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When: The Scientific Secrets of Perfect Timing is a wonderful book and one that delighted, challenged and affirmed. Daniel H. Pink is a television show host, a best selling author, a social observationalist and one of the most renowned business thinkers today. His books, including Drive: The Surprising Truth about What Motivates Us are highly influential and he is a sought after lecturer.

After reading When, I can see why.

This is a terrific book for anyone who is interested in when successful people do things. The central concept of the book is that when we begin things, when we change jobs or buy homes, when we start diets, when we make decisions is critically important to the success of those decisions, job changes, diets, etc. The central conceit of the book is that people are fairly good at why, or, at least, people are very good at thinking about why they do things. They make check lists and pros and cons columns and flip coins and plunge ahead.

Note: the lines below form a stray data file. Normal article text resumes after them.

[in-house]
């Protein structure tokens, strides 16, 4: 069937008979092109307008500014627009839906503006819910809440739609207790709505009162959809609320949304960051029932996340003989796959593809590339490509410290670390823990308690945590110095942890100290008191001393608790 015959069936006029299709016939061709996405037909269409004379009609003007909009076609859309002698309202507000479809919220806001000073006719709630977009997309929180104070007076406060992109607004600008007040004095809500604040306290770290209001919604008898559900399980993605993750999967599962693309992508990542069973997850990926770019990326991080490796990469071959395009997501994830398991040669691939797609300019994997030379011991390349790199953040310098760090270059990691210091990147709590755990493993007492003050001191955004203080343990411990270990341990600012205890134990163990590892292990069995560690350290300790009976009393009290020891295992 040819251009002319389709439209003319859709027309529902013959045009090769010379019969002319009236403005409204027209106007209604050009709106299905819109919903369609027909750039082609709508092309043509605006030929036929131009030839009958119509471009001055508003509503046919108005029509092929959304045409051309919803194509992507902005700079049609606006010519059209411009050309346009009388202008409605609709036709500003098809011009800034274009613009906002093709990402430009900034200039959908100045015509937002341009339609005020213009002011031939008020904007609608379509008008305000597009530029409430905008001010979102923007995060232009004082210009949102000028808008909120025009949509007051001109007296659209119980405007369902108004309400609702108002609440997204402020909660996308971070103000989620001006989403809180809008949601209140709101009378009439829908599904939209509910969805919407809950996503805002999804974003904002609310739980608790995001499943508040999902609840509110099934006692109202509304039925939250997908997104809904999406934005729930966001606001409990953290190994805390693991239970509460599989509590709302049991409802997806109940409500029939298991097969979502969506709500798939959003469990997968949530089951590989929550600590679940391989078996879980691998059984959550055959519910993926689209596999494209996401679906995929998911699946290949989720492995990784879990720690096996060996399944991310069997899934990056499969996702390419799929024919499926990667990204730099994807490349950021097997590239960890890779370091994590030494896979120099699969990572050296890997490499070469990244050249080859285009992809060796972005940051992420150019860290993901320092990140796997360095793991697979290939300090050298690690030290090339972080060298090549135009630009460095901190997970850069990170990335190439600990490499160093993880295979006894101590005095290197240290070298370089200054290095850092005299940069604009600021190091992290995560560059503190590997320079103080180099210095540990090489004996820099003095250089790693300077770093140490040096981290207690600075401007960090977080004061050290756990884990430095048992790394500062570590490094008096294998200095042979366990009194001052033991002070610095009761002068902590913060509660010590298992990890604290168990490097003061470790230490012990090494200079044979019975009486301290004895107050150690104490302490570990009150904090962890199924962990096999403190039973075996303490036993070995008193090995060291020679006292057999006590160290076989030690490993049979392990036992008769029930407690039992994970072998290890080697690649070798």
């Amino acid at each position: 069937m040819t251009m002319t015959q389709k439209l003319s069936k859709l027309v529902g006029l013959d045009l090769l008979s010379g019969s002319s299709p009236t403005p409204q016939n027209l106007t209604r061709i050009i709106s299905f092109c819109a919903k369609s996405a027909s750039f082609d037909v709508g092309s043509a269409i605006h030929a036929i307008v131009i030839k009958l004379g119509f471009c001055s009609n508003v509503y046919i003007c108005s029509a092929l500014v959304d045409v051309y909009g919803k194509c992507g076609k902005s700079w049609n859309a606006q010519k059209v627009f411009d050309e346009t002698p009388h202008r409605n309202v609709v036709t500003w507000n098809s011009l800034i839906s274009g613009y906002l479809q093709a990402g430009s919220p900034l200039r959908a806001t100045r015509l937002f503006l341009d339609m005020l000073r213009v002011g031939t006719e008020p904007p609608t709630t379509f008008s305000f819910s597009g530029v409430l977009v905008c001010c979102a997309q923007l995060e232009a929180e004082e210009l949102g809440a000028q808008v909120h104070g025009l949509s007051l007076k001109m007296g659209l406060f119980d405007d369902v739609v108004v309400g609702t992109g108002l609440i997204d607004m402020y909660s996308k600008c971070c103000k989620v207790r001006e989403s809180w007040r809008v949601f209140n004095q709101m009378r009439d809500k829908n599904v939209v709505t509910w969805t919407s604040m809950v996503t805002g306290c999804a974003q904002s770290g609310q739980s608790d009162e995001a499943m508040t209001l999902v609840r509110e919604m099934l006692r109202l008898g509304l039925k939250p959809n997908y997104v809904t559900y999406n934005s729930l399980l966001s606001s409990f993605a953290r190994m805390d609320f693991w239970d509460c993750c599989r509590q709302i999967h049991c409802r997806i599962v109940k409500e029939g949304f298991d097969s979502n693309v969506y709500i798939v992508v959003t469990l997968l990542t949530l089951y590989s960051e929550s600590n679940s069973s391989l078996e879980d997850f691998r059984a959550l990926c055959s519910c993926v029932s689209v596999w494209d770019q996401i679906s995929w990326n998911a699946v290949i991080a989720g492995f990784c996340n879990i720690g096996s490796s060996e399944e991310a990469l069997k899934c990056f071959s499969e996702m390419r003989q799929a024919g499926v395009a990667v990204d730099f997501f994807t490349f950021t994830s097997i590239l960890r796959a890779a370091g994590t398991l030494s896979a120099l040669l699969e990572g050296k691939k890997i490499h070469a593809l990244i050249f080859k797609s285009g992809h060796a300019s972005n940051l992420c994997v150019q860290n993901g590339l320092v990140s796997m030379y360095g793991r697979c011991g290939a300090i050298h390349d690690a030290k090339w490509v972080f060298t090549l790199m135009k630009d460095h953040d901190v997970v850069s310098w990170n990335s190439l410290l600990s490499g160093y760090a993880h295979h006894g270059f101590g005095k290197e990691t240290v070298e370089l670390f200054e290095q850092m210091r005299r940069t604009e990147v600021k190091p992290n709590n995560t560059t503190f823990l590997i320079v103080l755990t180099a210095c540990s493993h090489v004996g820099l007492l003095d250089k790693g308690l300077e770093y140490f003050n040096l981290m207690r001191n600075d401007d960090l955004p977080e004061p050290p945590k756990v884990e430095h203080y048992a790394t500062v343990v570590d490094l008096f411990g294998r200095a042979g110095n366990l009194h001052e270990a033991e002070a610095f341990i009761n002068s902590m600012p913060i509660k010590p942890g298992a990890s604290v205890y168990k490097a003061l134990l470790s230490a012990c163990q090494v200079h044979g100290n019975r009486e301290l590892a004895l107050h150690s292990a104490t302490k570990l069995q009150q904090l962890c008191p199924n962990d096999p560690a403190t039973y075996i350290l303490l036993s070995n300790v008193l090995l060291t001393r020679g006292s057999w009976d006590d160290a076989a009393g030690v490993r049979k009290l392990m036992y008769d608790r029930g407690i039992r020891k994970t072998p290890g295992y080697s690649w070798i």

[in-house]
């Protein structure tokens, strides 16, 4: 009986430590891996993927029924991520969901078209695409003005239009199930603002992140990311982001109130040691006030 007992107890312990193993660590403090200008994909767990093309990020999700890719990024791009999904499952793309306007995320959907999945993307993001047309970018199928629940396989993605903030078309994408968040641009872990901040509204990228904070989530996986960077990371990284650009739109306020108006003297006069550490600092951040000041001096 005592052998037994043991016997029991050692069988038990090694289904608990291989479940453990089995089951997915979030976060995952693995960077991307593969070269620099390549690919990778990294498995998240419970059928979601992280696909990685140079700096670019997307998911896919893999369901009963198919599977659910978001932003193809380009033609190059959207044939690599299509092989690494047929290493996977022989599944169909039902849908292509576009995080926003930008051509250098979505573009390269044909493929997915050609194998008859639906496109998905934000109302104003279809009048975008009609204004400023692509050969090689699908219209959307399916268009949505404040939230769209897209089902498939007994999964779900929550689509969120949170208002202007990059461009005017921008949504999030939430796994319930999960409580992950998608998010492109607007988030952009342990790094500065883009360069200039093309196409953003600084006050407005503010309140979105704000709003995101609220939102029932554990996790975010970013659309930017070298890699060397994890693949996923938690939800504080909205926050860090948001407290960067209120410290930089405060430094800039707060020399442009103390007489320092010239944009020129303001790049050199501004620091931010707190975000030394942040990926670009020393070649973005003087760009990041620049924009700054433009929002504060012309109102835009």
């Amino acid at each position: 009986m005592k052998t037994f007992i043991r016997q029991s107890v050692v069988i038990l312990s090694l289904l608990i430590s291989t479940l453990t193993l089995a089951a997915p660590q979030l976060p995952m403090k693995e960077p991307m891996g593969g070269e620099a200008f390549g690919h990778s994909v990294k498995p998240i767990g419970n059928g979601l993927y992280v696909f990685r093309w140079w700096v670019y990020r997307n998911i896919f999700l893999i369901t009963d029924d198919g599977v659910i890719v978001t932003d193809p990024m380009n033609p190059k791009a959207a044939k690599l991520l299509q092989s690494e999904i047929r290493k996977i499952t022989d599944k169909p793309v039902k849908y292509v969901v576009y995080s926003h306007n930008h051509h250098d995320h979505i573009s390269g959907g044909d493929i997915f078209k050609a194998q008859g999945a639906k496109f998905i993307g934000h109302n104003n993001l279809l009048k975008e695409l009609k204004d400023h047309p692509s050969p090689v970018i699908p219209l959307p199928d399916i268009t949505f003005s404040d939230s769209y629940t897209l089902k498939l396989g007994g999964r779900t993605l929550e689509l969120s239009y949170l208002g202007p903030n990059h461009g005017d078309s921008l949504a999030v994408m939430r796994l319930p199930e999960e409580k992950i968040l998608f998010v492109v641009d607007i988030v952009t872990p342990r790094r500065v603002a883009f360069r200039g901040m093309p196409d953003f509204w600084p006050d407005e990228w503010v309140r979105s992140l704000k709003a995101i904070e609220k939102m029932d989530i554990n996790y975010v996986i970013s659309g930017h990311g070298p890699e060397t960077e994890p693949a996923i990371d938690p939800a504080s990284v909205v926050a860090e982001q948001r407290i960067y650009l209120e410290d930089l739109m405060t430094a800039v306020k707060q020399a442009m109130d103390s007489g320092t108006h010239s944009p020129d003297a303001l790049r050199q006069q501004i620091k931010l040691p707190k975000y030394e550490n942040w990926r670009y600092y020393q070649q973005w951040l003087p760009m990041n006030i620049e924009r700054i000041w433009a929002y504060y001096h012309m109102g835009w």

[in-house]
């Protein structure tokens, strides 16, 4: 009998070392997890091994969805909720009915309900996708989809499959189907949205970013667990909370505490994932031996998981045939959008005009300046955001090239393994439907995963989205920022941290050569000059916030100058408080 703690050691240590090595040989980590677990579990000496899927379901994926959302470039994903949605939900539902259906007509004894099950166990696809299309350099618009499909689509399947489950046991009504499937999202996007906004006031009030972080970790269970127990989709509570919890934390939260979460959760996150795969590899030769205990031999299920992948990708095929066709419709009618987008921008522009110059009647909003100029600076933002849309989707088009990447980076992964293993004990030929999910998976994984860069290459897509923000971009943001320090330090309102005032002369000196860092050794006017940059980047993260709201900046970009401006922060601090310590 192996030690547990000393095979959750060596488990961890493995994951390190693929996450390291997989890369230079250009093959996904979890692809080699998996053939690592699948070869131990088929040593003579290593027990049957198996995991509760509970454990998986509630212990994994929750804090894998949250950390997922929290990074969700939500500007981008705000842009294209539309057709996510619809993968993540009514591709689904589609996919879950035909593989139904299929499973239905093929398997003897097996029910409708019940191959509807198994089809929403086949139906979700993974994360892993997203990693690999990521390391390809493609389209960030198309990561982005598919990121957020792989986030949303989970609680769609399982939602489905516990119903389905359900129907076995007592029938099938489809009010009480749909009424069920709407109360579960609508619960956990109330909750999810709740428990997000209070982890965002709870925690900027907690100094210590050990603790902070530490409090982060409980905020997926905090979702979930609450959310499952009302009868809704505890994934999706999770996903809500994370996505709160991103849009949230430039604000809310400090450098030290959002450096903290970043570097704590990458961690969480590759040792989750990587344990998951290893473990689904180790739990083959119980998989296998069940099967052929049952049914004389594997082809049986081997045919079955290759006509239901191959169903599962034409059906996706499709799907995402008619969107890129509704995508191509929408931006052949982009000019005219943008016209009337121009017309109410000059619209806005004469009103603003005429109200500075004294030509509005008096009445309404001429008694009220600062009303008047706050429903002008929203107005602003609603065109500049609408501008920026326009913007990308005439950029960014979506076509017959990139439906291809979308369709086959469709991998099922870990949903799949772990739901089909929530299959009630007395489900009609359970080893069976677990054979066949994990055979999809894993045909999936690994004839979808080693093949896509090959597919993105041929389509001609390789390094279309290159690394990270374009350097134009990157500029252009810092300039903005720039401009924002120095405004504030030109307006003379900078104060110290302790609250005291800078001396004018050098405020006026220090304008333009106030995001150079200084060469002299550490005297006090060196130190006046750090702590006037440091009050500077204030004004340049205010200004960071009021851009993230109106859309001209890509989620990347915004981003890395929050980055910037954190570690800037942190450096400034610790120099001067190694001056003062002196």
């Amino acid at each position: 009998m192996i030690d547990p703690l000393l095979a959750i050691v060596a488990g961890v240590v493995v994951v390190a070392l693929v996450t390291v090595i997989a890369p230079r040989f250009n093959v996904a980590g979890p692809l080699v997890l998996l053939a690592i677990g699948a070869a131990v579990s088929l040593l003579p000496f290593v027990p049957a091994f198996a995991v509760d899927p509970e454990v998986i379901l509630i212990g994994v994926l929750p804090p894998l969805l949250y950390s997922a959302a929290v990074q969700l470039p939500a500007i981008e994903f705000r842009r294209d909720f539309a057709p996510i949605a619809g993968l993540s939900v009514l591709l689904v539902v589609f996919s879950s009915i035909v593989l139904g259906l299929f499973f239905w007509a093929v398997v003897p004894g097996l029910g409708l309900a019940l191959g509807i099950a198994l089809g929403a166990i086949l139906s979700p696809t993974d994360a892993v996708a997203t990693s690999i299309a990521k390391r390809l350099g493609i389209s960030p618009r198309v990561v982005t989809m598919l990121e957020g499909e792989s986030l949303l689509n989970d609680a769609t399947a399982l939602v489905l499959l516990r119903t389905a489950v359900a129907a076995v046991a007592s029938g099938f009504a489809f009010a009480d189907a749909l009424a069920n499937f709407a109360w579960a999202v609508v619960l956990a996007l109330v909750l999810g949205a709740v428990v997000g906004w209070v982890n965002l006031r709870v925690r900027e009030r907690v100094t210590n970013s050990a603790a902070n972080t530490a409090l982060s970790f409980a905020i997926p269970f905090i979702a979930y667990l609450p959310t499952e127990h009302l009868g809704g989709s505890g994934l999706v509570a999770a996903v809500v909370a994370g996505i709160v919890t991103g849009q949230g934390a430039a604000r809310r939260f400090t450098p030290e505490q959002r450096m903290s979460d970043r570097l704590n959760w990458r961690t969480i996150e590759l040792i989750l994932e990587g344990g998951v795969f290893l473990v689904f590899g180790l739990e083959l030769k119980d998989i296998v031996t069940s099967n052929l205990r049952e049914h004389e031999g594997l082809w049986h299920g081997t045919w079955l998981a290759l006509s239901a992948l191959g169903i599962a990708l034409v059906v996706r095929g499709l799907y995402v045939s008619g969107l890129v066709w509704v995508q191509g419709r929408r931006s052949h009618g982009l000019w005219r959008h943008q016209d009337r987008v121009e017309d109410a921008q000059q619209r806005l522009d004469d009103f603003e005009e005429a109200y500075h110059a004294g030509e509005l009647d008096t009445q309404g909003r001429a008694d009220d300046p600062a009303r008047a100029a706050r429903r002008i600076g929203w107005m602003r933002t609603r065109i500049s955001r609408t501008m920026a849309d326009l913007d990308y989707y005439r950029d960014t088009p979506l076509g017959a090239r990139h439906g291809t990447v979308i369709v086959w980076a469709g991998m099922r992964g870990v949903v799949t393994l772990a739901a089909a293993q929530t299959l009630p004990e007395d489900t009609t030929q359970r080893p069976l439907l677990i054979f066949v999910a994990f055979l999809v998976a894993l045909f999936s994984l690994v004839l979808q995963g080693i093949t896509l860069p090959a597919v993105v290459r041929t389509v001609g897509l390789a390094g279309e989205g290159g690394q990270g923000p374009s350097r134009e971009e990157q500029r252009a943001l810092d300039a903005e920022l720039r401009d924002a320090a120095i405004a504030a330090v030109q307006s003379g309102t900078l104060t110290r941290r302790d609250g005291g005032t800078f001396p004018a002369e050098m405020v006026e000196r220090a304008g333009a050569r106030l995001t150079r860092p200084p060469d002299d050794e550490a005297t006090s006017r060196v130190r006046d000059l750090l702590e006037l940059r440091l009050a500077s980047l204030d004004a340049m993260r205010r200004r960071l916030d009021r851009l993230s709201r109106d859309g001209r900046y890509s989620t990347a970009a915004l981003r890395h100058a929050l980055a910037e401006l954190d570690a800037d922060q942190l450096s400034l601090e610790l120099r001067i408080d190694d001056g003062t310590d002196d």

Rarely, though, do even the most careful thinkers consider when.

As it turns out, according to the book, the when of when we do things is very, very important to the success of those very things and Pink cites plenty of data – anecdotal and scientific – to back up the claim. Covering concepts like temporal landmarks, chronotypes and “time-hacking,” the book makes a compelling case that we should factor the whens along with the whys as we set out to make decisions.

For educators, whens are critically important and Pink’s book set me thinking about beginning conversations with my colleagues about why we do things when we do them. It sounds like a basic and simple concept. Pink illustrates that it is neither, but it is a central one to success.

Pink is engaging and funny and easy to read. This is a solid book.